For more patent shills whining about the CBM program, see also The Covered Business Methods Program Must Finally Be Laid to Rest. As quoted there, a group of patent shills argues that “CBM should expire of disinterest, if not to eliminate a proceeding of questionable use, of illegitimate vintage, and of unjust intent.” How rich. People who hold patents and want to use them to extort and shake down competition and impede and distort innovation are upset—they feel “immeasurable emotional and financial pain”—that their victims “unjustly” [sic] and “illegitimately” [sic] want to fight back.

Here’s the text of the US Inventor email about the demise of the CBM, along with calls to also end two other PTAB procedures that help to invalidate bad patents: Post Grant Review (PGR) and Inter Partes Review (IPR), and to pass the execrable Inventor Rights Act, which helps strengthen patent rights and make it harder to challenge bad patents.

We Won This One!

The mission of US Inventor is to restore your rights as an inventor. As stated in the Constitution, a US Patent should provide you the exclusive right to your invention. As you know, bad legislation and judicial decisions have made that no longer the case.

When we learned that the $2.3 trillion spending bill being proposed by Congress contained a proposal to expand patent invalidations at the Patent Trial and Appeal Board (PTAB), we sprang into action and enlisted your help to write and call legislators to educate them on this harmful proposal.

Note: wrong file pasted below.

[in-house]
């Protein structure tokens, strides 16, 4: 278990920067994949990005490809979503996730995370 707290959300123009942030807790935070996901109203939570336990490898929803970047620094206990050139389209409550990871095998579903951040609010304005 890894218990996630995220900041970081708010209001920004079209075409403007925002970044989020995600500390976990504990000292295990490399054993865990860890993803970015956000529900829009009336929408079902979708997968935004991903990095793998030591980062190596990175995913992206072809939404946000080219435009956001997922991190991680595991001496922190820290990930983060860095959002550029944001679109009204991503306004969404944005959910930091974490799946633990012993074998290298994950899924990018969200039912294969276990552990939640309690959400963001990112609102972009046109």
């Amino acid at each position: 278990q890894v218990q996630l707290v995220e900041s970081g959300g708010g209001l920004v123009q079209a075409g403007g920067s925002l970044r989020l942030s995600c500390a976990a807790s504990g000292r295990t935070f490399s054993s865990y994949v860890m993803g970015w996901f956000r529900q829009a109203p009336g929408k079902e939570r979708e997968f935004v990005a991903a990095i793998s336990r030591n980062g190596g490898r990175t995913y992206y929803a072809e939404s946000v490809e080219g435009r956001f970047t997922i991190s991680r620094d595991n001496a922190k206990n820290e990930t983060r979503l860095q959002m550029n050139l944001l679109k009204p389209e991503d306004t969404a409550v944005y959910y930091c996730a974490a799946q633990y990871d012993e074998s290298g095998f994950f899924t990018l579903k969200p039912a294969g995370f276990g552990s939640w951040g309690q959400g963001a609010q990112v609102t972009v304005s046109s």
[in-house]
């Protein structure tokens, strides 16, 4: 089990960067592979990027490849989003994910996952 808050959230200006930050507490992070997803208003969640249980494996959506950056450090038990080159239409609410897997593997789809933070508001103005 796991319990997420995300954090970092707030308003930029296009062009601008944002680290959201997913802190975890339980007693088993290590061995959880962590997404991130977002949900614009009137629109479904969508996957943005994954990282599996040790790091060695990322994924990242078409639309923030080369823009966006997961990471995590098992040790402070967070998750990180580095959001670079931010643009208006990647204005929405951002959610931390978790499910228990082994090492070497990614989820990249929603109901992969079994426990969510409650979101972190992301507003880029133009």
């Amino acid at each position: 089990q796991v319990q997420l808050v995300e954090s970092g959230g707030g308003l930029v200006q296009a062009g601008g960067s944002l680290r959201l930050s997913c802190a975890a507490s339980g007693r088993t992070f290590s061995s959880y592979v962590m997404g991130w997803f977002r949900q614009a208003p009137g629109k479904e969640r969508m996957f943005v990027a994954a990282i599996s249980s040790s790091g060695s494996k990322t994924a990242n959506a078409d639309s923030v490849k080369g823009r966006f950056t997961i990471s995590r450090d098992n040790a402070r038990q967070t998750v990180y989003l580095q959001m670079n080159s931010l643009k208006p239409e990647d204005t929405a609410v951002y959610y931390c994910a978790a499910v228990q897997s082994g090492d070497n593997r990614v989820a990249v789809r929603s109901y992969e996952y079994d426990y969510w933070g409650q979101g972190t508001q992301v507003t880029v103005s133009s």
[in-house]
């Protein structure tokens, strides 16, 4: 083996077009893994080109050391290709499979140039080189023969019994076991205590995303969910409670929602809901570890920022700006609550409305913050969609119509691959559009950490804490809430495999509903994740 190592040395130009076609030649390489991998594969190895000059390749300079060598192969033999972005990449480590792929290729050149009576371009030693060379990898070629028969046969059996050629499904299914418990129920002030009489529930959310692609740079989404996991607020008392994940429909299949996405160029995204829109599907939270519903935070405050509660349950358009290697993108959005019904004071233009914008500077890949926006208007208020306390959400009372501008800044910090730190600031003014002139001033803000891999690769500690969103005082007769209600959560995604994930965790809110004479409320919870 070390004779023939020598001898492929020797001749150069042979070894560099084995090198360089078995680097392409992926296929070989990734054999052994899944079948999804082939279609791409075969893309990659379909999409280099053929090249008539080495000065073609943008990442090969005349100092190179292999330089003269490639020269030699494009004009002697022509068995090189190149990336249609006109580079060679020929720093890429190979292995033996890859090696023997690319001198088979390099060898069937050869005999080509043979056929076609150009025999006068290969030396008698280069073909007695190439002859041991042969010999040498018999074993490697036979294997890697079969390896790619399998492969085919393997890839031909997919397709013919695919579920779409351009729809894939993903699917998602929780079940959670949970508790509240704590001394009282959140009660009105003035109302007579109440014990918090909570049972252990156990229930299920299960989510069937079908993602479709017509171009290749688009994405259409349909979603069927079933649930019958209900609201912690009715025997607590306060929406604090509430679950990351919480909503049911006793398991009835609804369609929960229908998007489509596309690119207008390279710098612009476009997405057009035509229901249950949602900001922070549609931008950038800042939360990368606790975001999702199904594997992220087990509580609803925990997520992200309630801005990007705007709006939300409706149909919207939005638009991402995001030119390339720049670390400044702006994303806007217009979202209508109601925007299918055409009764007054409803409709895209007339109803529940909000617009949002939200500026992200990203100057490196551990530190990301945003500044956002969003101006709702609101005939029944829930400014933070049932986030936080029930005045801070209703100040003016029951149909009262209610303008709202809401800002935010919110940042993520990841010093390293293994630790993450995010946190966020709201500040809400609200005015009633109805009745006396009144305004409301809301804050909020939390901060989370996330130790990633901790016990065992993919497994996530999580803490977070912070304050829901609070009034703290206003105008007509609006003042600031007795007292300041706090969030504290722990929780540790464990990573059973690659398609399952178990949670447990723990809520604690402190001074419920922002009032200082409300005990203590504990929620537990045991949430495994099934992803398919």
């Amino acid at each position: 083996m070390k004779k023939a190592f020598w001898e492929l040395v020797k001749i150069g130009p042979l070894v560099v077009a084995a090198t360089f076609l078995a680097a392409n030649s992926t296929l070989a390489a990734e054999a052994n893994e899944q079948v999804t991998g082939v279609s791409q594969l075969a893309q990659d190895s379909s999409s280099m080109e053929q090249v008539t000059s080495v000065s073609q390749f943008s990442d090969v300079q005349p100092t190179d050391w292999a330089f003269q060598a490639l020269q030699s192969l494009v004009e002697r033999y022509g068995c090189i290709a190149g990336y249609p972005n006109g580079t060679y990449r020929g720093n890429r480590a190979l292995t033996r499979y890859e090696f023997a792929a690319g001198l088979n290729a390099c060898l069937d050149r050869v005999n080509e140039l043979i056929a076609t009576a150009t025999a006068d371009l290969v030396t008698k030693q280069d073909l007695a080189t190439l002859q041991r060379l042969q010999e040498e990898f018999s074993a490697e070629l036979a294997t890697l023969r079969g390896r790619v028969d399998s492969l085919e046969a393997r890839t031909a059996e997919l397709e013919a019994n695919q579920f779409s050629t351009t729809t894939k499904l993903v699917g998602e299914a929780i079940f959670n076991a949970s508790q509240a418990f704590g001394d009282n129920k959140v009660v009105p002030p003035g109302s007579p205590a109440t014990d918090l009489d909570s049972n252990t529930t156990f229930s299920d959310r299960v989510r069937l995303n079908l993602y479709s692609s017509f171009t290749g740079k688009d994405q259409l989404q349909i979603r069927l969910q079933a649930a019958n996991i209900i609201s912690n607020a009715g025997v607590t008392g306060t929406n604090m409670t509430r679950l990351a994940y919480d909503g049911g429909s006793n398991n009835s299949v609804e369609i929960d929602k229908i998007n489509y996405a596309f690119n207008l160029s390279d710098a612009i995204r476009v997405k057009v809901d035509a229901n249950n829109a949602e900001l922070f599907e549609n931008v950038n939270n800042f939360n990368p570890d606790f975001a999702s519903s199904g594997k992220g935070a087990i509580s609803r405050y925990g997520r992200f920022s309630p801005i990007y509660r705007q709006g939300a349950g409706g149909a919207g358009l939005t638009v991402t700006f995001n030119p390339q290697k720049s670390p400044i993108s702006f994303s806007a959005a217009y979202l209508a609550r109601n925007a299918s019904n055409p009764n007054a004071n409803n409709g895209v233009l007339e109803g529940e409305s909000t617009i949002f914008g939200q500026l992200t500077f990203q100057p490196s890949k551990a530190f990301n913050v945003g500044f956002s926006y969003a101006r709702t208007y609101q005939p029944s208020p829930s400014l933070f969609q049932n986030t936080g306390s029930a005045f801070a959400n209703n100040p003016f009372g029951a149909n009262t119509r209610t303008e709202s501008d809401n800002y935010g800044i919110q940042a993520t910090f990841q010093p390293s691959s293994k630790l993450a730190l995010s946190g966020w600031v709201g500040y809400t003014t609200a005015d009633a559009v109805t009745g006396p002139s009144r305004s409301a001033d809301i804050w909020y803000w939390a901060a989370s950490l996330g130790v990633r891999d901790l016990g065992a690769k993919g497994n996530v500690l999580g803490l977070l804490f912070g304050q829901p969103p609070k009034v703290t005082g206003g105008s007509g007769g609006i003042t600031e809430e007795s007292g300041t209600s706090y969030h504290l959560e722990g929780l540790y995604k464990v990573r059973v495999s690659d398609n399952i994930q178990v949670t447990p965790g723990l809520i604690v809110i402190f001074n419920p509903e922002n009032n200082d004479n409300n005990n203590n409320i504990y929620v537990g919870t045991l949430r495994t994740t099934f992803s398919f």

We are proud to say that, thanks to each of you, the nearly 5,600 page spending bill approved by Congress on Monday contains no mention of the Covered Business Method (CBM) program of the PTAB.

This is a huge win!

As many of you know, the PTAB has been used by a multitude of multinational conglomerates to invalidate many of the patents held by our independent inventor members. This has caused immeasurable emotional and financial pain for our inventors and their families.

Now that the CBM program has been successfully defeated, there are two PTAB procedures that remain – Post Grant Review (PGR) and Inter Partes Review (IPR).

We will now be focusing on legislation and other actions to reform or eliminate the PTAB and other measures to restore the reliability of patents so that inventors can compete and bring their disruptive technologies to the market. Passage of the Inventor Rights Act is a big part of this effort.

We will update you shortly on what we are doing to achieve our mission and what you can do to help. For now, on behalf of all of us at US Inventor, we wish you and your families a safe and prosperous holiday season.

Questions? Email randy@usinventor.org
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To the extent possible under law, Stephan Kinsella has waived all copyright and related or neighboring rights to C4SIF. This work is published from: United States. In the event the CC0 license is unenforceable a  Creative Commons License Creative Commons Attribution 3.0 License is hereby granted.